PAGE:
Signs of the times

Students are marching in support of deficits.

Nice signs. Not cheap.

There was a protest in Wolfville also. [Anyone got pics?]

The Canadian Federation of Students (CFS) is the umbrella organizer, providing signs and materials for Wolfville organizers to use

[Although Acadia is not a member of CFS but of CASA.]

From an article in the Athenaeum:

Currently, Nova Scotia Universities are experiencing a “tuition freeze,” where tuition costs have remained the same for the past three years. However, government has had to supplement the costs incurred. It still cost more to go to school in 2010 than in 2007, it is just that the government fronts the costs instead of the students – at roughly $30 million dollars annually under the freeze. In addition, many of the students who attend university in Nova Scotia leave the province after receiving a degree. This does not bode well for the government, as they are subsidizing the education of someone who is statistically expected not to contribute back to the local economy.

What we noticed from the Province’s announcement:

From 2004 until 2010, funding for universities has increased from $212 million to $349 million or 65 per cent.

65% in 6 years! Why? CPI was less than 3% per year. Unsustainable do you think?

Anyway, it’s user pay or everyone pays.

 

 

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6 responses to “Signs of the times

  1. gee…the reason people don’t stay in Nova Scotia couldn’t possibly because there are NO FREAKING AVAILABLE JOBS…

  2. Everyone should pay not just the students. If you tax the rich a little more and same with the corporations to gain more funding for universities than more students could afford to go to school. I’m not in school because I can’t afford to come out of school with a $75,000 debt. If you want a brighter, smarter, more educated future generation of Novan Scotians than you need to make it affordable to go to school here. There is many places in the world where school if FREE, why not here?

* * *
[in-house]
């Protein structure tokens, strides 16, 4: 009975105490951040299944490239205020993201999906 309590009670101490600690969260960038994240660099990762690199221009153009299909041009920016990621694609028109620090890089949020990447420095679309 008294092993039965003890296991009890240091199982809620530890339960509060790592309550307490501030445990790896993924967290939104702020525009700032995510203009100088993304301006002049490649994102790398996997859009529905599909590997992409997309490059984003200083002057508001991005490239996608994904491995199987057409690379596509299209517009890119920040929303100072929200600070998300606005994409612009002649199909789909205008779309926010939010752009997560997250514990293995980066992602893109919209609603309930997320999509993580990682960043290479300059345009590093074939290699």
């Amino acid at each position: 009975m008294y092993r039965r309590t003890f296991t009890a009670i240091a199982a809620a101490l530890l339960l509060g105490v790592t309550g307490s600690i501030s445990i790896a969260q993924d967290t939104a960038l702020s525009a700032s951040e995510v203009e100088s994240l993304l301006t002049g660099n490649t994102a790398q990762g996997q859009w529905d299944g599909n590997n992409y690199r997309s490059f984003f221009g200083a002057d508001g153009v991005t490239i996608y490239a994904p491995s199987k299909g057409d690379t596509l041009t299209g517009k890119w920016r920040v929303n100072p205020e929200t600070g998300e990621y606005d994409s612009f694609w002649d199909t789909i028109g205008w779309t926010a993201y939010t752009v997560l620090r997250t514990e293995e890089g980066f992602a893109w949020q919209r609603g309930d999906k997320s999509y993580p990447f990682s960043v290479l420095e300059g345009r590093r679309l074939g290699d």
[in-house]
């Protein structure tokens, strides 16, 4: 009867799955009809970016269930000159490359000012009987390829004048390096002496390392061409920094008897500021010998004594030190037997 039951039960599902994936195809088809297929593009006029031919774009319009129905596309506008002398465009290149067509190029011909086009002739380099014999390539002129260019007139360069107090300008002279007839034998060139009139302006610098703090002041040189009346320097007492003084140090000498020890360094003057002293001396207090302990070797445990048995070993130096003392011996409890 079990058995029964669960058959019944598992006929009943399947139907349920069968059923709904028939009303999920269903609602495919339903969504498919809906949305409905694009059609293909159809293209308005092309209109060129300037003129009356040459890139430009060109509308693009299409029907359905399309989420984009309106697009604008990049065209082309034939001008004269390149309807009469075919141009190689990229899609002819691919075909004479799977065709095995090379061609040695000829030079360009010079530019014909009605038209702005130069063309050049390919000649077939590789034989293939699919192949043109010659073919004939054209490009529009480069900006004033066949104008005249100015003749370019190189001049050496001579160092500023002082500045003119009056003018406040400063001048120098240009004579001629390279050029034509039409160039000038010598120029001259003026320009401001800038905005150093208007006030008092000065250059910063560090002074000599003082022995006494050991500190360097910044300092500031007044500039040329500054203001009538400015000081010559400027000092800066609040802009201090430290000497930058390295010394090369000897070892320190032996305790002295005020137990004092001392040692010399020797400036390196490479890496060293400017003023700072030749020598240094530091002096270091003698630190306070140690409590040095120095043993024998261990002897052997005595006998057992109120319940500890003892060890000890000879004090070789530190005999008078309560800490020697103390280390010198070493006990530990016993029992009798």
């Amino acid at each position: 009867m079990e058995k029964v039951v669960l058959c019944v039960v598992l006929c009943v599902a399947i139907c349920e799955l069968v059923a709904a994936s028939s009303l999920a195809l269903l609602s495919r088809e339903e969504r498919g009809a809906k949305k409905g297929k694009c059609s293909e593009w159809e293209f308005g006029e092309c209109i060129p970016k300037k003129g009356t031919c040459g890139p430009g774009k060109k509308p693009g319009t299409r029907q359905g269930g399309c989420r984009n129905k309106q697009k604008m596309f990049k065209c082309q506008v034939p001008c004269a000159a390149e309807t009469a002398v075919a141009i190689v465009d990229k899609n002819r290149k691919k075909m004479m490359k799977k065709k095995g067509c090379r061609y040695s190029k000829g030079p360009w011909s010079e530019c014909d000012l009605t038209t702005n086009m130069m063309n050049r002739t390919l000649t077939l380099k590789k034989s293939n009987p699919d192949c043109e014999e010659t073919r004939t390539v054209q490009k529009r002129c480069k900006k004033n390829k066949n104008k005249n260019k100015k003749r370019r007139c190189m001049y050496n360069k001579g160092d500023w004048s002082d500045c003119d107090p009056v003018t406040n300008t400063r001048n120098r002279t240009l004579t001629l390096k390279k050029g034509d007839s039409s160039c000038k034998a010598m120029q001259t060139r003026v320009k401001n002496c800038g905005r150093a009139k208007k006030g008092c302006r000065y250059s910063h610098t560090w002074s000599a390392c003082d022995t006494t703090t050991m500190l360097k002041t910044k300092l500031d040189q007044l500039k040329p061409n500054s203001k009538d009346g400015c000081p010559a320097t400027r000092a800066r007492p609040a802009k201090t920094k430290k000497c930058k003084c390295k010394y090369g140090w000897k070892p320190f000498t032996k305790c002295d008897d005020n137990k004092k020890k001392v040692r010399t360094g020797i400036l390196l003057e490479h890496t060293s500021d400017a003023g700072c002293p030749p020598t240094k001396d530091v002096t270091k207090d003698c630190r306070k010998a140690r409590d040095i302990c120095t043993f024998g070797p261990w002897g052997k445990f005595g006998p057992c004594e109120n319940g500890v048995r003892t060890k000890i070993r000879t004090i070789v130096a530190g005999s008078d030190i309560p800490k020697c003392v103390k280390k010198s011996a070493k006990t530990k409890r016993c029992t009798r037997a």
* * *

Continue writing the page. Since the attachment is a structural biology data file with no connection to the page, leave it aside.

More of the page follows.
3. Is the 65% increase a reliable number? Salary increases are not that much different from inflation, so that doesn’t seem to explain the matter. I guess part of it might be due to increased enrollments? Perhaps part due to stimulus spending on infrastructure? Perhaps part due to university funding being increased to prevent growth of University debt? Perhaps part is due to glamor projects, you know, like the $26 million of Federal funding for some special ocean thingy at Dal that was contingent on getting $26 million from somewhere else (ie the province)? Apparently excessive cost increases of the primary and secondary educational system also seem to be poorly understood.

    Large cost increases suggest waste, somewhere. But where? How do you sort the effective spending from the waste? Ultimately, it is the job of the educational systems to figure things out and to work within the bounds of what can be afforded… like everyone.

    The real question to me is why can’t we all afford more? Perhaps it’s because the rich folks headed out of province, fast on the heels of the corporations, when someone said “tax the rich a little more and same with the corporations”.

    It all beats me.

    • Waste does seem to be invisible. Not too many people mention it, even when they claim to be trying to get deficits under control.